colon's bacteria attempts to break down whatever parts of the fiber that it can.
Cooking, Roasting, Baking: Digestion Helpers With Nuts?
Cooking nuts in a variety of fashions, to recap, does aid in breaking down the starch
elements of the the nuts' nutritional make-up. However, the very elements that
might increase difficulty in digestion, the high proteins, tannins and fiber, still produce
problems for many. The plant protein-rich quality of nuts may prove to be handled
well by the stomach, though in many cases, where the pancreas aids in the process,
the roasting of the nuts can help improve nuts' digestibility.
Digesting Nuts May Be Slow, But Benefits Are High
It is the healthy fats found in nuts that end up contributing to the slowing down of
digestion the most. This is especially true when compared to how quickly the body
may break down foods that are high in carbohydrates, like breads and fruits. The
fiber in nuts is generally what gives a feeling of fullness, but the gas that is produced
in the intestines as some bacteria attempt to break down the nut's fiber may also
promote a full feeling. Eating too many nuts at a time (beyond two servings) may
produce many of the symptoms and effects mentioned above, leading a person to
feel full and perhaps suffer mild indigestion. The reality is that the proteins, fiber and
healthy fats are the cause - not over-eating.
Benefits of Soaking and Re-hydrating Nuts
Soaking nuts like almonds and cashews in filtered water re-hydrates them. (To find
out even more on Re-hydrating Nuts [http://www.greeneggsandplanet.com/blog],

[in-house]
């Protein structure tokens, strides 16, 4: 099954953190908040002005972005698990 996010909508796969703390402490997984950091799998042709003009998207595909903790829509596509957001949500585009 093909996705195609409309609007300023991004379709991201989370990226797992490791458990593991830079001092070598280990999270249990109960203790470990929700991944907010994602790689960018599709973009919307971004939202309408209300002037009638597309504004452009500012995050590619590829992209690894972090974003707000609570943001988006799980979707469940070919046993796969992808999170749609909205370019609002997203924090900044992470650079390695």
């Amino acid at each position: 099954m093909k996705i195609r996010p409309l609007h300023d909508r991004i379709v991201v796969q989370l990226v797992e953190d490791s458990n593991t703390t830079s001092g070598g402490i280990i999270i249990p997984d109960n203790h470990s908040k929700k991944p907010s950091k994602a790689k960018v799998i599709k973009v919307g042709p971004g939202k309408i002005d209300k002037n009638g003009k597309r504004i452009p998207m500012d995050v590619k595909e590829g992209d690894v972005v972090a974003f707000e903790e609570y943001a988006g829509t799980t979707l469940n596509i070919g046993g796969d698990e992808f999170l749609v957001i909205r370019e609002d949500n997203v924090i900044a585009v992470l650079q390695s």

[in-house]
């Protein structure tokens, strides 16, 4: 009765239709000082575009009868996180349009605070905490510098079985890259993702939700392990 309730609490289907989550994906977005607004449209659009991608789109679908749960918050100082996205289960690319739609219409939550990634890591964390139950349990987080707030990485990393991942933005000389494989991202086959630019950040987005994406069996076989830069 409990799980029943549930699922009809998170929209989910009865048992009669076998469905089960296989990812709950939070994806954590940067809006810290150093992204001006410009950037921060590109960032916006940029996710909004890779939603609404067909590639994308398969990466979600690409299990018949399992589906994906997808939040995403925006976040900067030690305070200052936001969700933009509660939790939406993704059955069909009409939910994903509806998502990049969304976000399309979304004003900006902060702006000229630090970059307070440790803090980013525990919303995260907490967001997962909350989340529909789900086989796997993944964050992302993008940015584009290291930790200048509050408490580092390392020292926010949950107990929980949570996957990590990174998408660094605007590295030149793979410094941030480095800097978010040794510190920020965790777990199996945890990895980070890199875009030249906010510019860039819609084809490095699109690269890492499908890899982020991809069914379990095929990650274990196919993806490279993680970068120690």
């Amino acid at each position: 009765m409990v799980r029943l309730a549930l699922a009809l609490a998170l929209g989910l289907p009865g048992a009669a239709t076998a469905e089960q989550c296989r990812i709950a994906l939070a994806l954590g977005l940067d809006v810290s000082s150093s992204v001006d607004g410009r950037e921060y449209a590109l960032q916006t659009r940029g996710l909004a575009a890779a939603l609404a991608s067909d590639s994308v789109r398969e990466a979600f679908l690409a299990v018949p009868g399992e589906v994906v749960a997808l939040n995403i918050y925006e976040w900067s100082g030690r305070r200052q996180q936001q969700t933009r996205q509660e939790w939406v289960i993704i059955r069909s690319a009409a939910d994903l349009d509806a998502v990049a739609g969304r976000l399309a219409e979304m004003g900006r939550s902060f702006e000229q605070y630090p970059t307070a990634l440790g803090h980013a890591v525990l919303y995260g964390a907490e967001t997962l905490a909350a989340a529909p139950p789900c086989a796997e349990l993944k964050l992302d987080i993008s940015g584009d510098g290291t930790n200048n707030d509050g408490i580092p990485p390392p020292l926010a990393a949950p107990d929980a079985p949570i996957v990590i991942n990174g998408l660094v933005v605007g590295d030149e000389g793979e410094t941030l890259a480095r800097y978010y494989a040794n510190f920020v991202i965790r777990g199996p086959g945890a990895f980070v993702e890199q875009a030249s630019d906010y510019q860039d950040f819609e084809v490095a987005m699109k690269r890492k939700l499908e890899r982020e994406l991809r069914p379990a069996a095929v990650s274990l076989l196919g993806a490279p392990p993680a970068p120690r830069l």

read this Green Eggs and Planet post.) Beyond the enriched flavor and new texture,
the process also removes chemicals known as enzyme inhibitors. These chemicals
are natural, and exist for the purpose of protecting the nut until it is the appropriate
time for it to sprout. When you soak the nuts in water, the fluids release the enzyme
inhibitors and wash them away. For those who experience a bit of trouble when
digesting dried nuts, removing the enzyme inhibitors (which can make the nut difficult
to digest) may solve the problem.
Other options to aid in digestion include eating raw nuts in smaller portions, to
maximize the healthy benefits of the nuts while minimizing the pain of indigestion, or
lightly roasting nuts to begin the process of chemically breaking down the nuts. Avoid
commercially roasted nuts, however, as the high temperatures (+170F) cause a
breakdown of the fats in nuts, thus producing free radicals that are harmful to the
About The Author
Matty Byloos writes and manages the Green Blog known as: Easy Ways to Go
Green, as well as the Organic Food Blog: Organic Eating Daily.
How to Digest Nuts Better: Behind
Salting, roasting, toasting, soaking -
what helps, what hinders and why do
so many people have problems with
eating nuts? Here is a step by step
breakdown of the digestive process,
and how nuts are impacted by one's
How Digestion Breaks Down Nuts
Roughly a three-stage process,
digestion begins in the mouth, when